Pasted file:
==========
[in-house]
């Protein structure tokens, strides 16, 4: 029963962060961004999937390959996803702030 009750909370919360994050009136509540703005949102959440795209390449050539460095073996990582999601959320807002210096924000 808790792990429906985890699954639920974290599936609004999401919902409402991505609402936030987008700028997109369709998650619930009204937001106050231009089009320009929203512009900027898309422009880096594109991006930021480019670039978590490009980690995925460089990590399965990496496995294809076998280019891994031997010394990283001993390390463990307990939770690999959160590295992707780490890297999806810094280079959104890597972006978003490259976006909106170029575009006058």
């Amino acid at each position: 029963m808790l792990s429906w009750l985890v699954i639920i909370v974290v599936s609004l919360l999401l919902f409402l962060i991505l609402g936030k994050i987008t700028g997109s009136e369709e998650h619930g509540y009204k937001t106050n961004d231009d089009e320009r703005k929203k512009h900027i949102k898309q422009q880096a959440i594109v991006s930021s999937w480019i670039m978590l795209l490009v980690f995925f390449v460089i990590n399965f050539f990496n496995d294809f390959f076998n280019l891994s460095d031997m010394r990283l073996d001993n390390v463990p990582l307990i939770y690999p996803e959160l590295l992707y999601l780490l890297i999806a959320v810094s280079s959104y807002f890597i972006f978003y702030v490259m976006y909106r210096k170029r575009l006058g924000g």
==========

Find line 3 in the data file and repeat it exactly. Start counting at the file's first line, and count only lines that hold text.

């Amino acid at each position: 029963m808790l792990s429906w009750l985890v699954i639920i909370v974290v599936s609004l919360l999401l919902f409402l962060i991505l609402g936030k994050i987008t700028g997109s009136e369709e998650h619930g509540y009204k937001t106050n961004d231009d089009e320009r703005k929203k512009h900027i949102k898309q422009q880096a959440i594109v991006s930021s999937w480019i670039m978590l795209l490009v980690f995925f390449v460089i990590n399965f050539f990496n496995d294809f390959f076998n280019l891994s460095d031997m010394r990283l073996d001993n390390v463990p990582l307990i939770y690999p996803e959160l590295l992707y999601l780490l890297i999806a959320v810094s280079s959104y807002f890597i972006f978003y702030v490259m976006y909106r210096k170029r575009l006058g924000g």